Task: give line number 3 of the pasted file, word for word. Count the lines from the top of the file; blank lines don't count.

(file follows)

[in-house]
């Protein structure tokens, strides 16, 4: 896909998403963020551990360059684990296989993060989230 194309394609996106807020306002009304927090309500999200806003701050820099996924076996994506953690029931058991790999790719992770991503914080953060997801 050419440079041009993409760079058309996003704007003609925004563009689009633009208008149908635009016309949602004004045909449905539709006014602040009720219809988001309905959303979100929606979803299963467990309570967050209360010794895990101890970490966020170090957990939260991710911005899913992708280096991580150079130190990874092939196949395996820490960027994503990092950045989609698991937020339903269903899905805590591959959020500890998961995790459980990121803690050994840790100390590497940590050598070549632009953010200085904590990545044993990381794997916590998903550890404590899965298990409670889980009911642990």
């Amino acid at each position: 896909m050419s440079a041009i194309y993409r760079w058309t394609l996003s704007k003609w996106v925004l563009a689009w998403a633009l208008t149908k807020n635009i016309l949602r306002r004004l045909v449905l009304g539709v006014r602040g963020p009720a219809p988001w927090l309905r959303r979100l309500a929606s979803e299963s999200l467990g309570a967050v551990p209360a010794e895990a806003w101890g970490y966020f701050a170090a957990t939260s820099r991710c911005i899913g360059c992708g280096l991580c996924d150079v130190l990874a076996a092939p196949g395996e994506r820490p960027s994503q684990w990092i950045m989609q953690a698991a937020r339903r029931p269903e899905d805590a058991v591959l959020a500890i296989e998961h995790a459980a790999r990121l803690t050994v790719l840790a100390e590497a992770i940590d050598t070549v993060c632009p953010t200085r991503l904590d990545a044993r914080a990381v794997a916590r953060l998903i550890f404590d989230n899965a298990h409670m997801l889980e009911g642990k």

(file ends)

């Amino acid at each position: 896909m050419s440079a041009i194309y993409r760079w058309t394609l996003s704007k003609w996106v925004l563009a689009w998403a633009l208008t149908k807020n635009i016309l949602r306002r004004l045909v449905l009304g539709v006014r602040g963020p009720a219809p988001w927090l309905r959303r979100l309500a929606s979803e299963s999200l467990g309570a967050v551990p209360a010794e895990a806003w101890g970490y966020f701050a170090a957990t939260s820099r991710c911005i899913g360059c992708g280096l991580c996924d150079v130190l990874a076996a092939p196949g395996e994506r820490p960027s994503q684990w990092i950045m989609q953690a698991a937020r339903r029931p269903e899905d805590a058991v591959l959020a500890i296989e998961h995790a459980a790999r990121l803690t050994v790719l840790a100390e590497a992770i940590d050598t070549v993060c632009p953010t200085r991503l904590d990545a044993r914080a990381v794997a916590r953060l998903i550890f404590d989230n899965a298990h409670m997801l889980e009911g642990k």